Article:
Wine-buyers lured by labels
Ever wondered what drives the choice you make when you're shopping for wine, apart perhaps than the need for a drink?
Well, finally someone has done the wondering for us.
Professor Larry Lockshin , head of the wine marketing school at the University of South Australia says, after extensive research into the buying habits of Australians, who are pretty much the same as us, that it's mainly about recognition.
Which is all about the label.
You recognise it because the chances are, in up to 80 per cent of all cases, it's a wine you have probably bought before, even if you haven't paid much attention, or any at all; in up to 50 per cent of all cases it's because you recognise other stuff on the label, such as the grape variety, region, brand and vintage.
Apparently we are either visual or verbal when it comes to labels. Thirty per cent to 40 per cent of us focus on the design and the colours while a further 10 per cent to 14 per cent will make a purchase based on information of medals won or points scored stickered on a bottle.
However, in a third of all cases the only thing that matters is the price.
As Australian wine writer Tony Love said in a column on the same subject: "A label designer might as well just put in big letters the price and be done with it."
How important, then, is the back label? The one on the other side of the bottle that gives you winemaker's often flowery description of the wine; the family's tragic or proud potted history; and a couple of other things that you really ought to know.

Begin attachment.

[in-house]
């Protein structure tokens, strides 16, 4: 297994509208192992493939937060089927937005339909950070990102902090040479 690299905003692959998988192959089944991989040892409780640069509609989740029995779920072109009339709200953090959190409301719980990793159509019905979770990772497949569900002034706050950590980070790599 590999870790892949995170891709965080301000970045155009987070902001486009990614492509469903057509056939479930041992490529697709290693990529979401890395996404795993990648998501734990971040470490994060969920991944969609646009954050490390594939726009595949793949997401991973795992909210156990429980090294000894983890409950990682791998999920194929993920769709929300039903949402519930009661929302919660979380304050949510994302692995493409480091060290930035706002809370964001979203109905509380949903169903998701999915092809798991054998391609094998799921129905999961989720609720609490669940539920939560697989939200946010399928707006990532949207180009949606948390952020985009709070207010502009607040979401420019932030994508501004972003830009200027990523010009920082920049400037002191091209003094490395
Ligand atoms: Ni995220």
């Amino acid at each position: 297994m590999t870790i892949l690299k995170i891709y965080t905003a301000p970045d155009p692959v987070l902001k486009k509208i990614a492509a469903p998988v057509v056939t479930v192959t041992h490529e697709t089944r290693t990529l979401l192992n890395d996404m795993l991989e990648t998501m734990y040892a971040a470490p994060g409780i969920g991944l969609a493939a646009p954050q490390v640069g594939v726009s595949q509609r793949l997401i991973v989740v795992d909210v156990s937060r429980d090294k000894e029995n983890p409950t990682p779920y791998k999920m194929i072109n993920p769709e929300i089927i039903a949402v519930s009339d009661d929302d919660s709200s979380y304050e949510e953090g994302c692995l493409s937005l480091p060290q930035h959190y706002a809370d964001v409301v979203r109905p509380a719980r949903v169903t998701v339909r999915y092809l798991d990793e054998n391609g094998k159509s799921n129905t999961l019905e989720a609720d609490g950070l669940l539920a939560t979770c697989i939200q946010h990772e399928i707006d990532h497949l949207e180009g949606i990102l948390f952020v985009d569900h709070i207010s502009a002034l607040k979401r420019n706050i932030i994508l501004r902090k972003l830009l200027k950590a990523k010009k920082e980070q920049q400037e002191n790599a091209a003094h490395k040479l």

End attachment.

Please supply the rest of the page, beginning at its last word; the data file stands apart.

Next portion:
Not particularly important at all, not in the buying process anyway, according Prof Lokshin, who says: "Back labels are like cereal boxes. People turn the bottle around when or after they've served."
But many do eventually read them and they like nothing better than a yarn about the family's past; or how the wine got the name on the label.
Both ring a bell with me, having this week sampled a couple of wines that fit both prescriptions.
One is from a series of wines produced by Brent Marris at Marisco, in Marlborough, and is called The King's Bastard, which makes the back label required reading.
The champion chardonnay from the New World Wine Awards is named for William de Marisco, said to be one of King Henry I's 35 illegitimate children and a Marris family forebear.
The other is a wine from Brown Brothers' 18 Eighty Nine range, which celebrates the family's 125 years of winemaking in Victoria.
On each of the rather elegant labels on these Brown Brothers' reds is a chair of a different style and era and an autumnal switch of vine from the variety in the bottle.
Read the back label and it all becomes clear. The chairs represent the four generations of Browns who have shared the family table and enjoyed the product of their labours over all those many years.
What I haven't seen or tasted yet, though, are a couple of other Australian wines with labels that change when the contents reach the correct temperature for drinking.
In the case of El Desperado, a rose from the Adelaide Hills, the scary skull on the label becomes a beautiful crimson rose when it's cooled to 15 degrees Celsius. Likewise, the vine on the label of the sauvignon blanc turns from brown to a vibrant green when it's ready to drink.
Certainly suits the non-readers.
Wines of the week:
Marisco 2013 The King's Bastard Chardonnay, $23
This latest edition of Brent Marris' Marlborough chardonnay is a luscious citrus-driven wine with undertones of hazelnuts and butterscotch. Fresh and juicy. Very drinkable.
Brown Brothers 2013 18 Eighty Nine Shiraz, $19.99
The family's first winery was a hay barn and this was the red that first competed with the hay for space. Just as the label says: "Berry fruit and gentle pepper spice."
The Southland Times